Make Your Own Super Soft Cropped Hoodie From Scratch
I love a good, soft hoodie. I just love the coziness of it, but don’t always want to be wearing something big and baggy. My solution? Making my very own cropped hoodie from scratch. This project was so much fun, and I am so happy with the final results. So grab some cozy jersey fleece fabric in any color you like and follow this tutorial to learn how to make your own.
Tools and materials:
- Jersey fleece
- Fabric chalk
- Sewing pins
- Sewing machine
- Elastic (I used 1” width)
For this project, you’ll need to use a sweater you already own as a reference for the hoodie you’ll be making. So try on the sweater and make note of any changes you want to make in terms of the fit when it comes time to make the hoodie.
Take your jersey fleece and fold it so that the fleece-y side, which is the wrong side, is facing out. Then fold your sweater in half, with the front facing out, and place fold against fold. Now trace the neckline of the sweater onto your fabric. If the sweater you’re using is a v-neck, like mine, you’ll have to bring the neckline up a couple of inches to make it a rounded neck. Then trace around the rest of the sweater with ½” seam allowance. Once it’s all traced, cut it out and make a little mark at the center of the neck, labeling it as the front.
To make the back piece, take the front and lay it out fold to fold on the fabric. You’re going to now trace the front piece, but with a few adjustments as shown above. The back of the neckline needs to be 2” higher than the front, you need to add about ½” at the middle of the armhole, and the hem should be curved down to about 1” longer at the center-back. Then mark the center-back with a snip or your chalk.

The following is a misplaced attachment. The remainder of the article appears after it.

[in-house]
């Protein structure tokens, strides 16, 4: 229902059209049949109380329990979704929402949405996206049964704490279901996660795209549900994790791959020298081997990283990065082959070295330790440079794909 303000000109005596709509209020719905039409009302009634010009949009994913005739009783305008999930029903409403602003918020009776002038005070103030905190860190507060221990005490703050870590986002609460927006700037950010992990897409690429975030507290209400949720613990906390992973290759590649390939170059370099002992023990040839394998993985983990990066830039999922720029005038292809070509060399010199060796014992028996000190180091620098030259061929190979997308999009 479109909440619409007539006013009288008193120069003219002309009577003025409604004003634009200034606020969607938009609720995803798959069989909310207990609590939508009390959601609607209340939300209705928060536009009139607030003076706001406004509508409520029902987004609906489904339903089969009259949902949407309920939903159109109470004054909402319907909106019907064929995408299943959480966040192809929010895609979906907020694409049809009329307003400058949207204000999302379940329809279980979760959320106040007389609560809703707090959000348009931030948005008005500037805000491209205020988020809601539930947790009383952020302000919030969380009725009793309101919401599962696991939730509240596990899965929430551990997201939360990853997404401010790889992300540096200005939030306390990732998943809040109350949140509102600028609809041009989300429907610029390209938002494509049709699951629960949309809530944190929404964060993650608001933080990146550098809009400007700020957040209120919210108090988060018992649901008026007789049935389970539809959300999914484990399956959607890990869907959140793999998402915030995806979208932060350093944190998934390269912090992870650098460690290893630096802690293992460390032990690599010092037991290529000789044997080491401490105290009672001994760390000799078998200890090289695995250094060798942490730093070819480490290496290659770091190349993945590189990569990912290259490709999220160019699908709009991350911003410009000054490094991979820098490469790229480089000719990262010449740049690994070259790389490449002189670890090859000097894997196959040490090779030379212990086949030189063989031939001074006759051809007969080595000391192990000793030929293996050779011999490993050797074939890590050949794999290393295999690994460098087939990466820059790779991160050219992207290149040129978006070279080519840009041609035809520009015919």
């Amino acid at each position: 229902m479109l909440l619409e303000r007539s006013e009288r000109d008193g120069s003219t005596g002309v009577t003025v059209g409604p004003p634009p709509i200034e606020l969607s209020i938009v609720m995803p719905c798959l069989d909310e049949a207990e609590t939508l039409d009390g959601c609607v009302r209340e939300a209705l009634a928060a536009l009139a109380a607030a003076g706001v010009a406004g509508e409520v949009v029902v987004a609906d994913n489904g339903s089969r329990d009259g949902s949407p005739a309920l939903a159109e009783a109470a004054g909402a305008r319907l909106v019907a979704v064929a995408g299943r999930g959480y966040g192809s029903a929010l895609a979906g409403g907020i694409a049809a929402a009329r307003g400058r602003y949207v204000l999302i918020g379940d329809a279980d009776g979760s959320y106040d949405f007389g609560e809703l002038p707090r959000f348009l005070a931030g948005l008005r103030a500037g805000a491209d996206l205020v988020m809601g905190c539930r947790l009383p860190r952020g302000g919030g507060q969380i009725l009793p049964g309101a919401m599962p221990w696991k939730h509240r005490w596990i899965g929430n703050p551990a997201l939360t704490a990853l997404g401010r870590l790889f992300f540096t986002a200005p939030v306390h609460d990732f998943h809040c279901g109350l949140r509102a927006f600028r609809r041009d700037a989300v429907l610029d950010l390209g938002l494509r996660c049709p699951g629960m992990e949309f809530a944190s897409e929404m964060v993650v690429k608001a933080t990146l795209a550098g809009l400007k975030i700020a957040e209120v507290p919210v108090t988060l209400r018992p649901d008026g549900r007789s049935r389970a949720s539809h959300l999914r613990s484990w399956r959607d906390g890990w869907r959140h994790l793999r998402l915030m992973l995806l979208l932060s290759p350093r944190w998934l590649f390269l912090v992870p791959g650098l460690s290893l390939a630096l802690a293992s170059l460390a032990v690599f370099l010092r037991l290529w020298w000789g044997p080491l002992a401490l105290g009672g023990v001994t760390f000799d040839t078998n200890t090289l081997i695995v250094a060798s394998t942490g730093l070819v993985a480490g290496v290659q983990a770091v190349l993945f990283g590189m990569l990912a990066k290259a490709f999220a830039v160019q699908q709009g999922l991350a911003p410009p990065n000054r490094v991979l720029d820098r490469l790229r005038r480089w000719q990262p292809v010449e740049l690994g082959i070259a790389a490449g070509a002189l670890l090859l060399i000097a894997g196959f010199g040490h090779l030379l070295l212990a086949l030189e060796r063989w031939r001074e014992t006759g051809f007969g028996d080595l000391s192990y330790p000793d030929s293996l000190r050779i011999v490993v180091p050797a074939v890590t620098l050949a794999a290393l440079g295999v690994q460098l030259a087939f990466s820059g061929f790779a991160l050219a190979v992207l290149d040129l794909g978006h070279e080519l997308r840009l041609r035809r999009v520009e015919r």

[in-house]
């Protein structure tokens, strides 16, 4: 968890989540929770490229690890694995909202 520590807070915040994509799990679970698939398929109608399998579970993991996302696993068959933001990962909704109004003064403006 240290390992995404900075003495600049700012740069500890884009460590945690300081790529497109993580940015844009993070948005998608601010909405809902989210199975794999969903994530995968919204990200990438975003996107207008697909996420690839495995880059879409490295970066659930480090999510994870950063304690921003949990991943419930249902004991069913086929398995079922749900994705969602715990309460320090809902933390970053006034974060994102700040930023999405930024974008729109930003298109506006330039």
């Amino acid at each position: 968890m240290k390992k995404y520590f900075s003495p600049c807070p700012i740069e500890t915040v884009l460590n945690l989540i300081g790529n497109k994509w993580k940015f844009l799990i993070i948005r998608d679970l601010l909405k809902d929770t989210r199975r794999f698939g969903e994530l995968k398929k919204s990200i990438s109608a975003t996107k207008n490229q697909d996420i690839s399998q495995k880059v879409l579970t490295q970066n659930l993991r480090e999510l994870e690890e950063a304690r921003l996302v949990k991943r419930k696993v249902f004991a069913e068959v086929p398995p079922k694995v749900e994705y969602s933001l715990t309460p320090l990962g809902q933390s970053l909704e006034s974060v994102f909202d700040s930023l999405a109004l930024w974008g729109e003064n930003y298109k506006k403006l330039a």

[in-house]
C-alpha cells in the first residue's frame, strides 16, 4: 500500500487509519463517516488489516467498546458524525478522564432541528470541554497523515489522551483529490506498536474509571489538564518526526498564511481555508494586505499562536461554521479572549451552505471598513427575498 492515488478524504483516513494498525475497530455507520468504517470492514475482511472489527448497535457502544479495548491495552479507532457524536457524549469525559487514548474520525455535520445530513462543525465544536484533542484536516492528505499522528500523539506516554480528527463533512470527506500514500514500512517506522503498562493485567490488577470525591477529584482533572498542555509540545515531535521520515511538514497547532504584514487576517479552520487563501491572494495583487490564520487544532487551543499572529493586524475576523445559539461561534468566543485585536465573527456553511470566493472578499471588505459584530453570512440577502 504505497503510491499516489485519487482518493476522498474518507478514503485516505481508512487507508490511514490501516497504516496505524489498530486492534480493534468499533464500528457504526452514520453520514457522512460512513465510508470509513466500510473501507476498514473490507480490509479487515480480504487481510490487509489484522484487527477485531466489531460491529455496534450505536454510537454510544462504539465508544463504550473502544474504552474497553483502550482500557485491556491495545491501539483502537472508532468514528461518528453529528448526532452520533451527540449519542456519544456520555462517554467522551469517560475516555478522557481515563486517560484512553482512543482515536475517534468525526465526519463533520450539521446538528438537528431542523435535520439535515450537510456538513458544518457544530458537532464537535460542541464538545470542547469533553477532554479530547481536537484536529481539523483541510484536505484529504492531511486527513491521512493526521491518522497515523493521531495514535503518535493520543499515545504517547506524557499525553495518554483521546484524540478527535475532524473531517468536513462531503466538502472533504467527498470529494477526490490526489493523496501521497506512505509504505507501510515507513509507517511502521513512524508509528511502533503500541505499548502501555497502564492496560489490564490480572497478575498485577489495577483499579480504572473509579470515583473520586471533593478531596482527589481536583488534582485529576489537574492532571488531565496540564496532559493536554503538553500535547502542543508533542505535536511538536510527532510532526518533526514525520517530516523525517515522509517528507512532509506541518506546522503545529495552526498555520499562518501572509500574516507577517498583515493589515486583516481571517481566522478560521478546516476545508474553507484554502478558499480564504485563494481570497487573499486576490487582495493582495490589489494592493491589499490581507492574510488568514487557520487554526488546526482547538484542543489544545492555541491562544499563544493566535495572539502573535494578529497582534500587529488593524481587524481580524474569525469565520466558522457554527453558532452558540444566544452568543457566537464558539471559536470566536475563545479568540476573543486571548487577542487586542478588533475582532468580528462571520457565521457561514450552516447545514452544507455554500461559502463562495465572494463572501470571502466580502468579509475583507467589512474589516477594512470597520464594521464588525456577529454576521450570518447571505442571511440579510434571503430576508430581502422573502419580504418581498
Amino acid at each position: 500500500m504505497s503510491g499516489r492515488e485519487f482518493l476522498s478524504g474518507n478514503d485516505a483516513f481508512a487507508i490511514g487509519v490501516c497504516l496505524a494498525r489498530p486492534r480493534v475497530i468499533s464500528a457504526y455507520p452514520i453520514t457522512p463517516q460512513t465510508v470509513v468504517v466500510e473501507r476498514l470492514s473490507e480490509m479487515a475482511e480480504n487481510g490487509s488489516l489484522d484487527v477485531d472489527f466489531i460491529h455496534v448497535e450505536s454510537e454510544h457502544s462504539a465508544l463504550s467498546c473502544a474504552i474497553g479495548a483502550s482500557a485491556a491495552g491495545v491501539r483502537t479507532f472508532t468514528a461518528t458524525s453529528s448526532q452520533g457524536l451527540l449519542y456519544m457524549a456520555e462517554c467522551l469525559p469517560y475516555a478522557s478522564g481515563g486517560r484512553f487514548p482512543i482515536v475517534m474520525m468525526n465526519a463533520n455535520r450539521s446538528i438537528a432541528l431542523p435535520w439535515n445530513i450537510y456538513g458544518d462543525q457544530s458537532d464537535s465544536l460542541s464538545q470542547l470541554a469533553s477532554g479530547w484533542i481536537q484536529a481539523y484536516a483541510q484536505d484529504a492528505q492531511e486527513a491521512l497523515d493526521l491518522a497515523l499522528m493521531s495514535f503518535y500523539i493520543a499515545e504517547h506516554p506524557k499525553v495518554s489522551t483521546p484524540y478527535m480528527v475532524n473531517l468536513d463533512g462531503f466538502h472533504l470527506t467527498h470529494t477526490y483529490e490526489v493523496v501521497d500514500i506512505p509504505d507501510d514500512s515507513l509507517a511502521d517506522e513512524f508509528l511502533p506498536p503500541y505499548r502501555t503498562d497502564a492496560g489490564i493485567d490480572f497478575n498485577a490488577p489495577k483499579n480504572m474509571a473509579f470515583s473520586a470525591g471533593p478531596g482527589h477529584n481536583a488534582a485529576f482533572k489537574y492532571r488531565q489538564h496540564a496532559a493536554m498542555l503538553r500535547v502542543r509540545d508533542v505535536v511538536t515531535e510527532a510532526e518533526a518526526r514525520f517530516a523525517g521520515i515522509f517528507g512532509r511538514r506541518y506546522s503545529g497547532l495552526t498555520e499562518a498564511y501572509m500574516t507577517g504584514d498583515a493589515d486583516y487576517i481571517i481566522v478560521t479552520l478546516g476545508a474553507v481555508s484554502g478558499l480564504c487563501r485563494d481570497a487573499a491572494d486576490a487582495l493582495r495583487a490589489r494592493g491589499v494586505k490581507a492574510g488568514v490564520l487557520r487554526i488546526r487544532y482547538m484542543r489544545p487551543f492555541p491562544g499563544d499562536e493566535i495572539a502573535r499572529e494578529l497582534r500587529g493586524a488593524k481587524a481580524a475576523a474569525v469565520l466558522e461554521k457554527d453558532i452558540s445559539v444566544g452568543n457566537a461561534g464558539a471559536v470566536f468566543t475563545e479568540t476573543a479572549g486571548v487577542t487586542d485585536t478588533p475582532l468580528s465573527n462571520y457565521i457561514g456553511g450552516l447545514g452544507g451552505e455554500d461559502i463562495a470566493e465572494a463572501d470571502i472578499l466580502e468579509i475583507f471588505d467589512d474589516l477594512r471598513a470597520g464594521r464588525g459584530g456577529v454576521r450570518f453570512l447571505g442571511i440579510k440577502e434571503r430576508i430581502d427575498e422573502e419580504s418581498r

To create the hood, start by measuring the front and back neckline circumference, then divide it by two to get your half-neck measurement. Mine was 27”, so when I divided it by two I got 13.5”. Now fold your fabric vertically, which is along with the grain, and then fold it again horizontally, so that you end up with four layers. Now take a hoodie that you already have and flatten the hood onto your fabric. Then trace around your hood, marking at the neckline, and measure the neckline, making sure it’s half of your neck measurement, plus 1”. So mine, after rounding, was 14”. You also need to make a little mark at 1” from the end so that you know where to overlap it.
Double your fabric with right sides facing each other, and use a ruler to create a line down the center. Take your sweater and place the front sleeve along the line you drew. You want to make the hem of the sleeve the same width as your upper arm. Half of the length is on the front and half is on the back. Then trace around the rest of the sleeve. Next, flip the sleeve over to trace the back side. Cut out the sleeves and mark which side is the front and which is the back. Don’t forget to label the underlayer as well.
Now that you’ve got your sleeves cut out, you need to make the cuff. Draw a rectangle and cut it out of the fabric. The length of your cuff will be the same as your sleeve hem, and the width will be 3” if you’re using a 1” elastic.